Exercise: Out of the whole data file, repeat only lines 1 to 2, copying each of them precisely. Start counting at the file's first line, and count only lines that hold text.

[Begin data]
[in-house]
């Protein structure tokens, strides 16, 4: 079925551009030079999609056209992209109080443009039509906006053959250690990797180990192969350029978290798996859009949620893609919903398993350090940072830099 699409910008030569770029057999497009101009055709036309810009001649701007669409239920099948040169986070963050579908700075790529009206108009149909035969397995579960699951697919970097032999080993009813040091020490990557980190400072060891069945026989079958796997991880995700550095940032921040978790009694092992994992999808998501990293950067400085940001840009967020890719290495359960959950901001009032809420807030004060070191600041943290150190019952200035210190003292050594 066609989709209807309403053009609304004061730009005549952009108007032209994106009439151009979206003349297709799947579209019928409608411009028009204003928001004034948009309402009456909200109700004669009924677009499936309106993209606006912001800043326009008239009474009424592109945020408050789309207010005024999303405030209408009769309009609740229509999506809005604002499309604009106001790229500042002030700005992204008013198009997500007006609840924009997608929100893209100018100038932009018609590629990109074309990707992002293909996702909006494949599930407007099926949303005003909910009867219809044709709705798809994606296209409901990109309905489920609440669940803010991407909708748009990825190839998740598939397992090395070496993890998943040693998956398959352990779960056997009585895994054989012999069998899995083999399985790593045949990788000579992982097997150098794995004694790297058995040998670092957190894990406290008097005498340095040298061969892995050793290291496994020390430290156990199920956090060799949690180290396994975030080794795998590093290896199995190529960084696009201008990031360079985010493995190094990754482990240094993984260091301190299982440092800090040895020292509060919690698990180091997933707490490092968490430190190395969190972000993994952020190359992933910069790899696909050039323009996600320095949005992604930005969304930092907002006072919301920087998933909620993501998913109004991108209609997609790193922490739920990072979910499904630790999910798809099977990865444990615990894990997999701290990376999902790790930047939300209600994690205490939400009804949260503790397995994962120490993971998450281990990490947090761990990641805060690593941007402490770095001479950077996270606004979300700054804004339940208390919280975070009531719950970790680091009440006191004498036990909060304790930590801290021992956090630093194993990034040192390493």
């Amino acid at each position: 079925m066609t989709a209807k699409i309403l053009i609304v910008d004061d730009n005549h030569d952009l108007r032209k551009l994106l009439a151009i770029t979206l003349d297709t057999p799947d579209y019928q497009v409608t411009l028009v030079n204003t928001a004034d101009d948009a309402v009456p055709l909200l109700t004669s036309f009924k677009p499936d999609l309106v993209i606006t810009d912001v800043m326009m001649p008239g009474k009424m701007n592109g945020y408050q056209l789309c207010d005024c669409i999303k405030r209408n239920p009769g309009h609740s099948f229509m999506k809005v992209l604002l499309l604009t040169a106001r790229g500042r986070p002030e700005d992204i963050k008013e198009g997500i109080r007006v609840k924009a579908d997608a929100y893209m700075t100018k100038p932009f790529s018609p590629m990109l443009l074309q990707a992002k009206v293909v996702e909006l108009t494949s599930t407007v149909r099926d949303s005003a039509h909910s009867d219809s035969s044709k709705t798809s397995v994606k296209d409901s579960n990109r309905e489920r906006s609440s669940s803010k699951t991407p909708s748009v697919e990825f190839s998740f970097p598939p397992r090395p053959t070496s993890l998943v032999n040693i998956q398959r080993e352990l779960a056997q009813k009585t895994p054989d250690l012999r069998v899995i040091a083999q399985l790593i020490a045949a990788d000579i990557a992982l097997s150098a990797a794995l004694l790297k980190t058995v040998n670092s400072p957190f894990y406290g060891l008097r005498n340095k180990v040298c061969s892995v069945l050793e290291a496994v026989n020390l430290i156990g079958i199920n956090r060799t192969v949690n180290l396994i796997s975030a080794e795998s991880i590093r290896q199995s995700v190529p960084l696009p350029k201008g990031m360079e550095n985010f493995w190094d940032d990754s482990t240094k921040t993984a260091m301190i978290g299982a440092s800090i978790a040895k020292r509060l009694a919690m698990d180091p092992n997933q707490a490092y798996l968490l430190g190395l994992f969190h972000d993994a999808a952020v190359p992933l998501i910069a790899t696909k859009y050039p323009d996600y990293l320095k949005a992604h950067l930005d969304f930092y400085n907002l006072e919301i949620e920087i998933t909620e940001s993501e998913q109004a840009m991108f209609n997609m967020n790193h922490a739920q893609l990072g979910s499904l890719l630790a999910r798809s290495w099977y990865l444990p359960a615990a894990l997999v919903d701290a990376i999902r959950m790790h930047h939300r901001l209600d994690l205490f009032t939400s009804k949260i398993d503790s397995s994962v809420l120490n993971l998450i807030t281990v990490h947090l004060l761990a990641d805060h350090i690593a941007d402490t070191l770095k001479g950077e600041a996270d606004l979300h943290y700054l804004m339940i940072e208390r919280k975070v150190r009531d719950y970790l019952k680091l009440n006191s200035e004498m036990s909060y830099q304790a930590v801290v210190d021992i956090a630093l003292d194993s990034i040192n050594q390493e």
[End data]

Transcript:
[in-house]
């Protein structure tokens, strides 16, 4: 079925551009030079999609056209992209109080443009039509906006053959250690990797180990192969350029978290798996859009949620893609919903398993350090940072830099 699409910008030569770029057999497009101009055709036309810009001649701007669409239920099948040169986070963050579908700075790529009206108009149909035969397995579960699951697919970097032999080993009813040091020490990557980190400072060891069945026989079958796997991880995700550095940032921040978790009694092992994992999808998501990293950067400085940001840009967020890719290495359960959950901001009032809420807030004060070191600041943290150190019952200035210190003292050594 066609989709209807309403053009609304004061730009005549952009108007032209994106009439151009979206003349297709799947579209019928409608411009028009204003928001004034948009309402009456909200109700004669009924677009499936309106993209606006912001800043326009008239009474009424592109945020408050789309207010005024999303405030209408009769309009609740229509999506809005604002499309604009106001790229500042002030700005992204008013198009997500007006609840924009997608929100893209100018100038932009018609590629990109074309990707992002293909996702909006494949599930407007099926949303005003909910009867219809044709709705798809994606296209409901990109309905489920609440669940803010991407909708748009990825190839998740598939397992090395070496993890998943040693998956398959352990779960056997009585895994054989012999069998899995083999399985790593045949990788000579992982097997150098794995004694790297058995040998670092957190894990406290008097005498340095040298061969892995050793290291496994020390430290156990199920956090060799949690180290396994975030080794795998590093290896199995190529960084696009201008990031360079985010493995190094990754482990240094993984260091301190299982440092800090040895020292509060919690698990180091997933707490490092968490430190190395969190972000993994952020190359992933910069790899696909050039323009996600320095949005992604930005969304930092907002006072919301920087998933909620993501998913109004991108209609997609790193922490739920990072979910499904630790999910798809099977990865444990615990894990997999701290990376999902790790930047939300209600994690205490939400009804949260503790397995994962120490993971998450281990990490947090761990990641805060690593941007402490770095001479950077996270606004979300700054804004339940208390919280975070009531719950970790680091009440006191004498036990909060304790930590801290021992956090630093194993990034040192390493």